Supporting communities to access clean water and safe toilets is a vital step towards transforming lives – but without good hygiene practices, it can't guarantee a brighter future.

In many of the communities where we work, scarcity of water means it must be saved for the essentials of cooking and drinking; using it to wash clothes or clean dishes isn't an option. That's why, for us, promoting hygiene is such a critical part of what we do.

It means we can empower communities to take control of their hygiene, from washing food before eating to handwashing with soap and supporting girls and women to look after their menstrual health.

In turn, that not only means staying safe from diseases (research shows that handwashing alone could cut the risk of diarrhoea almost in half, saving hundreds of lives every day) but it also means communities can enjoy the full benefits of having clean water and safe toilets for the first time.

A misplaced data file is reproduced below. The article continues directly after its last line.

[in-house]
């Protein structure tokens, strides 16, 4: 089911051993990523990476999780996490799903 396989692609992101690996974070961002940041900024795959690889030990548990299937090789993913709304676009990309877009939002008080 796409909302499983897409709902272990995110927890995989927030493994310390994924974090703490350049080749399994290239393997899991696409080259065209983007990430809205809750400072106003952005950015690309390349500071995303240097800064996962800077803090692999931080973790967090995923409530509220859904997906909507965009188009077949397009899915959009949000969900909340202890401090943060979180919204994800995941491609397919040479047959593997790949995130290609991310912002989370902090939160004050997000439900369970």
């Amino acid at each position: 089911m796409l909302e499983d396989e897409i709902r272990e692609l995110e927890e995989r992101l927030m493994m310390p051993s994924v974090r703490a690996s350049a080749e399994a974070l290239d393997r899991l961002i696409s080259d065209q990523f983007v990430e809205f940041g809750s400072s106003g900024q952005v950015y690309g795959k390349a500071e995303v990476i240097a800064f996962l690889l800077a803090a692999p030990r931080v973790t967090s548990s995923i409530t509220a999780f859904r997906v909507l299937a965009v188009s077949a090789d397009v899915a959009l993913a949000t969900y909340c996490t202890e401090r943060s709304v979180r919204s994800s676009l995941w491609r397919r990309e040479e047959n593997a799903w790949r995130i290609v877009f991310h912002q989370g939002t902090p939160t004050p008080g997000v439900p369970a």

A day in the life of a hygiene promoter

Our hygiene promoters are dedicated to training communities in good hygiene practices, so they can spread the word with their neighbours and peers. Here, Aurel explains why changing attitudes and behaviour is a key part of the process.

Water education session with a man showing children how to scoop up fresh water
Regis smiling - looking happy and healthy

Staying healthy with HIV

Regis explains how access to clean water and better hygiene practices has transformed her experience of living with HIV.

Nigerian WaterAid staff and radio announcers who starred in Make e flow

WASH on the airwaves

WaterAid Nigeria have been spreading the word about good hygiene practices through an innovative radio drama, Make e flow.